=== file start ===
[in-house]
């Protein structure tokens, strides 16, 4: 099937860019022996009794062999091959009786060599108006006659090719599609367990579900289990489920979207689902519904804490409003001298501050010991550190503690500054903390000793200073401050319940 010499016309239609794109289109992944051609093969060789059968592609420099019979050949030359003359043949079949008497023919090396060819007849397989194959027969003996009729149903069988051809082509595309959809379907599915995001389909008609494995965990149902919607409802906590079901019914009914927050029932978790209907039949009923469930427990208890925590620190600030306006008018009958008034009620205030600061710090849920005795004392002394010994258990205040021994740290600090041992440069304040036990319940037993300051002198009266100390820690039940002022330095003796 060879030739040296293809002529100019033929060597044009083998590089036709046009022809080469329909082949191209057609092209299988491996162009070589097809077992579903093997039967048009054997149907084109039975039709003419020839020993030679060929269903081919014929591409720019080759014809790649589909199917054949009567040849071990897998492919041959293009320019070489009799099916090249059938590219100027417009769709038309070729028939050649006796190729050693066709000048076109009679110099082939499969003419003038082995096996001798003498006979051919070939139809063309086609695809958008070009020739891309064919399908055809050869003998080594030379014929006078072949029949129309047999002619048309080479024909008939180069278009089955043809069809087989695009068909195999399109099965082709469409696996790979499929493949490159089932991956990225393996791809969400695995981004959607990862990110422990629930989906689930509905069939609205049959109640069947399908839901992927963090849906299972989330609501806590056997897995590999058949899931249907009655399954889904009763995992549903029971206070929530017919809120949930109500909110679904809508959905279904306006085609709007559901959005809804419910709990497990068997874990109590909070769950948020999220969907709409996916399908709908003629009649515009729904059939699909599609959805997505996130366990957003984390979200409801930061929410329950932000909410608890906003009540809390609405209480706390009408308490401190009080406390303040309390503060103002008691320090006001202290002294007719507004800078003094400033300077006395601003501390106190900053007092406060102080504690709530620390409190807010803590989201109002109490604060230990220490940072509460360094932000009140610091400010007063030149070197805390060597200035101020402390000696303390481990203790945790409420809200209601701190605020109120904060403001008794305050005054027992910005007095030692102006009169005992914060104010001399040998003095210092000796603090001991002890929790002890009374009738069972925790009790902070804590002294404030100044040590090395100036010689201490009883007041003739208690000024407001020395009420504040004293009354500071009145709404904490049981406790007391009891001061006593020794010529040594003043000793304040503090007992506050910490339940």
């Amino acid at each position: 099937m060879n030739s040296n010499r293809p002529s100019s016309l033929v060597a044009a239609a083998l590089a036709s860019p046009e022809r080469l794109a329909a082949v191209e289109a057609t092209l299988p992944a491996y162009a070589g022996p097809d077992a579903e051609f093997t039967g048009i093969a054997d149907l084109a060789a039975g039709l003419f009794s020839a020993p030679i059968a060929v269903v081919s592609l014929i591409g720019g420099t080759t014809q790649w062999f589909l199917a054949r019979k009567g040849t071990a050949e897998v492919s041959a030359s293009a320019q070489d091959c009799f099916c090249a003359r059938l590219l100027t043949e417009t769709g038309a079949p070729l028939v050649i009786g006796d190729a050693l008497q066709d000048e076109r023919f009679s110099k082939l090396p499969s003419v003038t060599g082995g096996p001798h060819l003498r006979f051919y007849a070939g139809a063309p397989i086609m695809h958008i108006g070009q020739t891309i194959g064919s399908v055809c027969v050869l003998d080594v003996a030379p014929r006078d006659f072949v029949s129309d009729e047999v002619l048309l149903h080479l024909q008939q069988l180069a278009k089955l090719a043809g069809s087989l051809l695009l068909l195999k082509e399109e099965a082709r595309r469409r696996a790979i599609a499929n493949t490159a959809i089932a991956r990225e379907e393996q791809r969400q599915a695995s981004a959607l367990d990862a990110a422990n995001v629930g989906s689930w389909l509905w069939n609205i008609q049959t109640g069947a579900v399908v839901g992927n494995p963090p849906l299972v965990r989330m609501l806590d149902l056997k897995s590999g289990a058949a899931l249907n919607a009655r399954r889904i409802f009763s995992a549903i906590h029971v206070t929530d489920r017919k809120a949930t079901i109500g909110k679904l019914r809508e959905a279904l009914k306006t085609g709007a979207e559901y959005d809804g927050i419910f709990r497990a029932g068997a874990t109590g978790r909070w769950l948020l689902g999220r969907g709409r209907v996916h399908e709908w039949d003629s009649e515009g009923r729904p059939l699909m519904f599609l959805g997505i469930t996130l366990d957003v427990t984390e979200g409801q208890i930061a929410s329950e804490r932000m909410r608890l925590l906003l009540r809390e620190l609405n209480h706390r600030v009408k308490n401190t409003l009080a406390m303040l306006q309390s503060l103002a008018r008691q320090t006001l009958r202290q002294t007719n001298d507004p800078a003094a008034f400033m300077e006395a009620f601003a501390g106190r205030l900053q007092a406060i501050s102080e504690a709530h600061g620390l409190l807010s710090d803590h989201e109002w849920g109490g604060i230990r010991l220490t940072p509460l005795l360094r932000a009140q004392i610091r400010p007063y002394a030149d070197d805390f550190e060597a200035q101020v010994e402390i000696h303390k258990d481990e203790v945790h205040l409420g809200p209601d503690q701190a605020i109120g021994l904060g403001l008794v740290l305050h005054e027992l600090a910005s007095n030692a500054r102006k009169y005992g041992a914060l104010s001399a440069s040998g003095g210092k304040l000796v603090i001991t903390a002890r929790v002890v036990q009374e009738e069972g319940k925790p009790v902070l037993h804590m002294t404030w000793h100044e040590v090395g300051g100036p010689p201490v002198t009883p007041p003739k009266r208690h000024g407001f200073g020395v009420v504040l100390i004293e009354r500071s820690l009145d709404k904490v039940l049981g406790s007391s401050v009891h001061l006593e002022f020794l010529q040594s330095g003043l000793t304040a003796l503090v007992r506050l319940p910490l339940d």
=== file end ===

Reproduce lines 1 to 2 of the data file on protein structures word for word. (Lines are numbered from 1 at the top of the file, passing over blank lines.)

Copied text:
[in-house]
């Protein structure tokens, strides 16, 4: 099937860019022996009794062999091959009786060599108006006659090719599609367990579900289990489920979207689902519904804490409003001298501050010991550190503690500054903390000793200073401050319940 010499016309239609794109289109992944051609093969060789059968592609420099019979050949030359003359043949079949008497023919090396060819007849397989194959027969003996009729149903069988051809082509595309959809379907599915995001389909008609494995965990149902919607409802906590079901019914009914927050029932978790209907039949009923469930427990208890925590620190600030306006008018009958008034009620205030600061710090849920005795004392002394010994258990205040021994740290600090041992440069304040036990319940037993300051002198009266100390820690039940002022330095003796 060879030739040296293809002529100019033929060597044009083998590089036709046009022809080469329909082949191209057609092209299988491996162009070589097809077992579903093997039967048009054997149907084109039975039709003419020839020993030679060929269903081919014929591409720019080759014809790649589909199917054949009567040849071990897998492919041959293009320019070489009799099916090249059938590219100027417009769709038309070729028939050649006796190729050693066709000048076109009679110099082939499969003419003038082995096996001798003498006979051919070939139809063309086609695809958008070009020739891309064919399908055809050869003998080594030379014929006078072949029949129309047999002619048309080479024909008939180069278009089955043809069809087989695009068909195999399109099965082709469409696996790979499929493949490159089932991956990225393996791809969400695995981004959607990862990110422990629930989906689930509905069939609205049959109640069947399908839901992927963090849906299972989330609501806590056997897995590999058949899931249907009655399954889904009763995992549903029971206070929530017919809120949930109500909110679904809508959905279904306006085609709007559901959005809804419910709990497990068997874990109590909070769950948020999220969907709409996916399908709908003629009649515009729904059939699909599609959805997505996130366990957003984390979200409801930061929410329950932000909410608890906003009540809390609405209480706390009408308490401190009080406390303040309390503060103002008691320090006001202290002294007719507004800078003094400033300077006395601003501390106190900053007092406060102080504690709530620390409190807010803590989201109002109490604060230990220490940072509460360094932000009140610091400010007063030149070197805390060597200035101020402390000696303390481990203790945790409420809200209601701190605020109120904060403001008794305050005054027992910005007095030692102006009169005992914060104010001399040998003095210092000796603090001991002890929790002890009374009738069972925790009790902070804590002294404030100044040590090395100036010689201490009883007041003739208690000024407001020395009420504040004293009354500071009145709404904490049981406790007391009891001061006593020794010529040594003043000793304040503090007992506050910490339940």